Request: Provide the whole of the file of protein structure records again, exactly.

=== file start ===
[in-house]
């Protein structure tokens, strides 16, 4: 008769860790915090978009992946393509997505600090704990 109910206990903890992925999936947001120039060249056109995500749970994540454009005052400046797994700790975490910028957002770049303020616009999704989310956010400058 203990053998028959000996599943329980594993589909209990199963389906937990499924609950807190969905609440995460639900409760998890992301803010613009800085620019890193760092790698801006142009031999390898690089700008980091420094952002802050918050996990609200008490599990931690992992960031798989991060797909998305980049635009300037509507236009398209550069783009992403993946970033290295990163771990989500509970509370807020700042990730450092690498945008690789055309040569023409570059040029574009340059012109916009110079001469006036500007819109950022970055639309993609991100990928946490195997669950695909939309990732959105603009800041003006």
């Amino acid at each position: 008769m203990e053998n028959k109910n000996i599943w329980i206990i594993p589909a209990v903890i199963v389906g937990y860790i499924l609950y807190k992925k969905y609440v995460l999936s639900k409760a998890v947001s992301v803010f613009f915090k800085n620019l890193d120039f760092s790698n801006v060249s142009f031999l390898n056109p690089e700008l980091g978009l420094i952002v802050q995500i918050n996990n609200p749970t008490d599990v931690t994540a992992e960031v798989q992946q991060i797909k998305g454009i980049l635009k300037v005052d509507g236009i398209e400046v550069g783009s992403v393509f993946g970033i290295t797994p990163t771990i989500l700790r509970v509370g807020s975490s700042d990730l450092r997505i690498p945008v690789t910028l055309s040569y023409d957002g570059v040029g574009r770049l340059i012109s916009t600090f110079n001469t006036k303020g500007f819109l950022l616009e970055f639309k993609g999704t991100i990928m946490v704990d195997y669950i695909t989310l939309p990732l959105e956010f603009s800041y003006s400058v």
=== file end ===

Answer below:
[in-house]
């Protein structure tokens, strides 16, 4: 008769860790915090978009992946393509997505600090704990 109910206990903890992925999936947001120039060249056109995500749970994540454009005052400046797994700790975490910028957002770049303020616009999704989310956010400058 203990053998028959000996599943329980594993589909209990199963389906937990499924609950807190969905609440995460639900409760998890992301803010613009800085620019890193760092790698801006142009031999390898690089700008980091420094952002802050918050996990609200008490599990931690992992960031798989991060797909998305980049635009300037509507236009398209550069783009992403993946970033290295990163771990989500509970509370807020700042990730450092690498945008690789055309040569023409570059040029574009340059012109916009110079001469006036500007819109950022970055639309993609991100990928946490195997669950695909939309990732959105603009800041003006």
């Amino acid at each position: 008769m203990e053998n028959k109910n000996i599943w329980i206990i594993p589909a209990v903890i199963v389906g937990y860790i499924l609950y807190k992925k969905y609440v995460l999936s639900k409760a998890v947001s992301v803010f613009f915090k800085n620019l890193d120039f760092s790698n801006v060249s142009f031999l390898n056109p690089e700008l980091g978009l420094i952002v802050q995500i918050n996990n609200p749970t008490d599990v931690t994540a992992e960031v798989q992946q991060i797909k998305g454009i980049l635009k300037v005052d509507g236009i398209e400046v550069g783009s992403v393509f993946g970033i290295t797994p990163t771990i989500l700790r509970v509370g807020s975490s700042d990730l450092r997505i690498p945008v690789t910028l055309s040569y023409d957002g570059v040029g574009r770049l340059i012109s916009t600090f110079n001469t006036k303020g500007f819109l950022l616009e970055f639309k993609g999704t991100i990928m946490v704990d195997y669950i695909t989310l939309p990732l959105e956010f603009s800041y003006s400058v």